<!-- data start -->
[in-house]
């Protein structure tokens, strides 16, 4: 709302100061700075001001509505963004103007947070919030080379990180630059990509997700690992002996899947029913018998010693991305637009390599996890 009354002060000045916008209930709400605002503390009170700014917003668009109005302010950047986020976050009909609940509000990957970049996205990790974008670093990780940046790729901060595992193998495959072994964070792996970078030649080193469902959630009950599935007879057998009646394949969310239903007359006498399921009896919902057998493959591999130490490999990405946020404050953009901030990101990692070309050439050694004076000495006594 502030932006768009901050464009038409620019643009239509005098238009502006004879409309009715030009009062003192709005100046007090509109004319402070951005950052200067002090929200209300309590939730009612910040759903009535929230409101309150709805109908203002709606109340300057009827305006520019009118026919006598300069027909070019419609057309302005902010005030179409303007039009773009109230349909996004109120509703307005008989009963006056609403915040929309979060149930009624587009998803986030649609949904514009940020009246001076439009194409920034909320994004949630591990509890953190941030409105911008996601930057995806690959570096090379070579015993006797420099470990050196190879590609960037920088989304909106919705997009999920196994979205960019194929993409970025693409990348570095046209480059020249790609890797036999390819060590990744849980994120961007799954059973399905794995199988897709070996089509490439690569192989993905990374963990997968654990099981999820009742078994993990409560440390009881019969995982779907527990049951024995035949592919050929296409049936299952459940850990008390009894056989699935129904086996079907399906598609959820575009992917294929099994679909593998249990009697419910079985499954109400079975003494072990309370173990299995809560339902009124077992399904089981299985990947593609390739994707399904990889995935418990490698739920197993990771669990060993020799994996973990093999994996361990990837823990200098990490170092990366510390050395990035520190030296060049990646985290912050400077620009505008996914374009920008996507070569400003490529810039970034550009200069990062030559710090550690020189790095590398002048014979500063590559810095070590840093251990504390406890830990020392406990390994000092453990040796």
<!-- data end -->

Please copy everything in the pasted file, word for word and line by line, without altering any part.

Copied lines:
[in-house]
């Protein structure tokens, strides 16, 4: 709302100061700075001001509505963004103007947070919030080379990180630059990509997700690992002996899947029913018998010693991305637009390599996890 009354002060000045916008209930709400605002503390009170700014917003668009109005302010950047986020976050009909609940509000990957970049996205990790974008670093990780940046790729901060595992193998495959072994964070792996970078030649080193469902959630009950599935007879057998009646394949969310239903007359006498399921009896919902057998493959591999130490490999990405946020404050953009901030990101990692070309050439050694004076000495006594 502030932006768009901050464009038409620019643009239509005098238009502006004879409309009715030009009062003192709005100046007090509109004319402070951005950052200067002090929200209300309590939730009612910040759903009535929230409101309150709805109908203002709606109340300057009827305006520019009118026919006598300069027909070019419609057309302005902010005030179409303007039009773009109230349909996004109120509703307005008989009963006056609403915040929309979060149930009624587009998803986030649609949904514009940020009246001076439009194409920034909320994004949630591990509890953190941030409105911008996601930057995806690959570096090379070579015993006797420099470990050196190879590609960037920088989304909106919705997009999920196994979205960019194929993409970025693409990348570095046209480059020249790609890797036999390819060590990744849980994120961007799954059973399905794995199988897709070996089509490439690569192989993905990374963990997968654990099981999820009742078994993990409560440390009881019969995982779907527990049951024995035949592919050929296409049936299952459940850990008390009894056989699935129904086996079907399906598609959820575009992917294929099994679909593998249990009697419910079985499954109400079975003494072990309370173990299995809560339902009124077992399904089981299985990947593609390739994707399904990889995935418990490698739920197993990771669990060993020799994996973990093999994996361990990837823990200098990490170092990366510390050395990035520190030296060049990646985290912050400077620009505008996914374009920008996507070569400003490529810039970034550009200069990062030559710090550690020189790095590398002048014979500063590559810095070590840093251990504390406890830990020392406990390994000092453990040796």